He’s been scrambling haphazardly up and down a craggy brick artifice with armfuls of eggplant, dancing along a raised ledge where a wood floor used to meet the hearth of an old fireplace. The abandoned chimney is the final remnant of the plantation house that once graced Walnut Hill. Tonight Keeler’s smoldering oak fire pit garners the attention. He and his crew stand above a growing crowd, poking at the coals, looking the way chefs always look—nervous and impatient. Later I see him hoisting a roasted pig from a large welded drum cooker. It’s a porchetta: the whole animal, backbone and ribs removed, the middle rolled and tied tightly like a cigar, the head on with feet tucked neatly against the body. The burnished skin glistens with lard, and the Lowcountry Field Feast begins.
Across the lawn a bluegrass band croons into a couple of amplifiers. The bar beside them slings sumptuous cocktails made from the local Bittermilk line of premium mixers. Charleston’s beer mavens Scott Shor and Rich Carley, proprietors of The Charleston Beer Exchange and Edmund’s Oast, tap a specially flavored brew to complement the Bittermilk Tom Collins spiked with elderflowers and hops poured over ice. Music chimes the air as I gaze out at Sidi Limehouse’s sprawling Rosebank Farms, where a sea of collard greens and turnips sprout from the sandy soil.
Nikki Seibert of Lowcountry Local First (LLF) calls to the crowd, and we saunter toward the Dirt Works Incubator Farm. Seibert heads up this loose band of entrepreneurs and green thumbs who leased small plots of land to try their hands at growing local foods to sell to restaurants and families. They have use of a tractor and a walk-in cooler, seminars and advice, and a fervent community of supporters. Seibert explains that many participants began in the Lowcountry Local First apprentice program. According to her, most do not stay on this career path, preferring to return to the comforts of urban life. But the diehards come here, secure an acre of land, and begin the farmer’s journey.
The most impressive plot belongs to Jim Martin, one of the first farmers accepted into the program. His twenty-five-year career in horticulture has now come full circle with the growth of his business Compost in My Shoe. His easy demeanor belies the hard labor he puts in at the farm. Two years ago he grew produce in his backyard. A year from now, he will expand to a larger piece of dirt to boost his popular community supported agriculture (CSA) sales. His colorful van frames fields of organically grown produce; there are peppers and okra, cut flowers, and plenty of the eggplants that Josh Keeler is roasting in the old hearth up the road. As he leads the tour between his raised beds, guests reach down to touch the soil, earth once stripped of its life by conventional farming techniques now mellowed with the rich smell of humus and bacterial life. It is alive
The average farmer in South Carolina is over sixty years old, the reason why LLF got into the farming business in the first place. When farmers retire, they either pass along the land to another farmer, or they sell it for coastal development. But with no farms, there will be no food, at least not the kind of food that we will eat tonight.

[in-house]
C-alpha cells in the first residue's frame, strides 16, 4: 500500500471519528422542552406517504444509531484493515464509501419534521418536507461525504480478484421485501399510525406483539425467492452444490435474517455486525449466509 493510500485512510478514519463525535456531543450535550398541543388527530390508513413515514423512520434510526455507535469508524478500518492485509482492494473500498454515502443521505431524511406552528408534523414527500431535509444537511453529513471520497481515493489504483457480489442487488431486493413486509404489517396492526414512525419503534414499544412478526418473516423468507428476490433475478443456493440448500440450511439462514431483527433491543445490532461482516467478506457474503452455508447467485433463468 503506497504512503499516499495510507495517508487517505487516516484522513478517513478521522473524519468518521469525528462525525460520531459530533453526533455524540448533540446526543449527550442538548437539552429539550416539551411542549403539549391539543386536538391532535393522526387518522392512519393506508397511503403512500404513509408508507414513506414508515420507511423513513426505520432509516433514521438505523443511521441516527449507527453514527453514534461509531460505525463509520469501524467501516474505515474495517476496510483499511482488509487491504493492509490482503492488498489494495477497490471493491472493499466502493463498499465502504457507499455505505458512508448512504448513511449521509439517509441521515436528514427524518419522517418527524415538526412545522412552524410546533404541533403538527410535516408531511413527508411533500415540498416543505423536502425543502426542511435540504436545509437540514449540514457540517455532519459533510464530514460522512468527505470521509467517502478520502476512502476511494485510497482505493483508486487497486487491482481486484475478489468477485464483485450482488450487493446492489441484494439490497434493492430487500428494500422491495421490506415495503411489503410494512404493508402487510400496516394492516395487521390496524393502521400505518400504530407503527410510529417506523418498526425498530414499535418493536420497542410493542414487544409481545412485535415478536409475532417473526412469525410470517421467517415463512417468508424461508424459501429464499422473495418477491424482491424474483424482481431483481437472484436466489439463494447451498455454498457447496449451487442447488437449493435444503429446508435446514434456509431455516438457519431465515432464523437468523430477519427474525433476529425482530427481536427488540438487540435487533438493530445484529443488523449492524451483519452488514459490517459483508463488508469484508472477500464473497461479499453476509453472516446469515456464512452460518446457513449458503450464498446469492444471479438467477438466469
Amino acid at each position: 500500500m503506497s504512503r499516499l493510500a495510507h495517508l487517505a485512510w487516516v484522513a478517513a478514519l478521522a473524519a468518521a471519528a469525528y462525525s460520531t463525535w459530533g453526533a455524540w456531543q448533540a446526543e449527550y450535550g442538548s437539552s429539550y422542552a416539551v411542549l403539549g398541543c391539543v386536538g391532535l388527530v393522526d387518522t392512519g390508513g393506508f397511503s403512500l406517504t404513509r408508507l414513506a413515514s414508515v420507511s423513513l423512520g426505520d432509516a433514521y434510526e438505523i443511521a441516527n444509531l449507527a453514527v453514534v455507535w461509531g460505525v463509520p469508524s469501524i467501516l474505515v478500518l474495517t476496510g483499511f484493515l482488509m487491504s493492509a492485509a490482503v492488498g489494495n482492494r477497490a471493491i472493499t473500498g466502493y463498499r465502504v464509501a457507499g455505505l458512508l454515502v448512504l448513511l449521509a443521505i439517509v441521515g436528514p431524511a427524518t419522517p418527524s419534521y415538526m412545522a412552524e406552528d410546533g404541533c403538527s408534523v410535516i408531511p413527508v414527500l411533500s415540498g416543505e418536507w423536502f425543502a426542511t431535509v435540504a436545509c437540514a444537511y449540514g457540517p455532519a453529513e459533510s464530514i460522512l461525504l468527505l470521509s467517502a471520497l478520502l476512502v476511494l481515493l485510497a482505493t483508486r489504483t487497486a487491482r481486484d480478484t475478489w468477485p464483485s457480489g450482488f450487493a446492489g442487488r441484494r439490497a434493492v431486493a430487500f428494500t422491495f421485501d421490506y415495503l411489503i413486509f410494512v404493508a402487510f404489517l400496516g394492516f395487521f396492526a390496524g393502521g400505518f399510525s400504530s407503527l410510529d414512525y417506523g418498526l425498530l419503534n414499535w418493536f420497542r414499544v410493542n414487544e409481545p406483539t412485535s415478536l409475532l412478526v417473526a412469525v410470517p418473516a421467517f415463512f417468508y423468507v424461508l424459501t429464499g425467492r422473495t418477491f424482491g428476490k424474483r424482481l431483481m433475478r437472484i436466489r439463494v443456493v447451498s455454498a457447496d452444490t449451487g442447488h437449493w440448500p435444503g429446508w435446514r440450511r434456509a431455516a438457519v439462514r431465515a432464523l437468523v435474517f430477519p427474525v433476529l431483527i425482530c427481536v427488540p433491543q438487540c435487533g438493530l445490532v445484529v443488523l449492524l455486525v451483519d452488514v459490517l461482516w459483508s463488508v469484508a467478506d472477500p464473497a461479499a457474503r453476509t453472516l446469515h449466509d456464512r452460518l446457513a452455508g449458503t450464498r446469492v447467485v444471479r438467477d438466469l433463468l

Quality chefs focusing on modern cuisine work with real food: ingredients grown locally, not shipped across the country or the world. This farm-to-table fare depends on a steady supply of local foods and, by extension, the people who provide them. As we watch Jim Martin, not a young man but a teacher of them, walk through his abundant garden, one can easily imagine the romance of such a role. When you hear of the tremendous hours worked, the low pay, and the incessant battle against pests and disease, the fairy-tale picture fades. Growing real food is torturously difficult.
So people like Jim Martin depend on guys like Josh Keeler, and vice versa. How do you pinpoint what needs to come first in an emerging local food economy? Without demand, the local farmer has no market; he can’t compete with huge conglomerates, economies of scale, and the exploitative labor practices that make grocery store produce cheap. Lacking local supply and a relationship with the land, a chef’s inspiration diminishes, unable to explore the adept interpretations of season and ingredient that define the semblance and soul of a particular place. It is a conundrum solved by pairing the field and the kitchen, working in tandem to make great food a possibility. The chef often gets the final credit, but the farmer provides the meal.
This is evident as we sit down to partake of the Field Feast. The porchetta is succulent and tender, a heritage breed Ossabaw pig raised on Wadmalaw Island that drips with delicious fat. The roasted eggplants have become a puree
slathered on crusty bread. A line of chefs emerge from the kitchen to ovations and rapt applause. They tell stories of the feast, of the ingredients and cooking, the method and technique. As a brief video featuring the Incubator Farm plays, I spy Jim Martin perched above a delicious dinner. He looks satisfied with a job well done, for he grew almost all of the evening’s vegetables on his farm. His expression testifies to the accomplishment of nurturing the land, but also the promise of returning tomorrow to take another turn in the dirt. — j.a.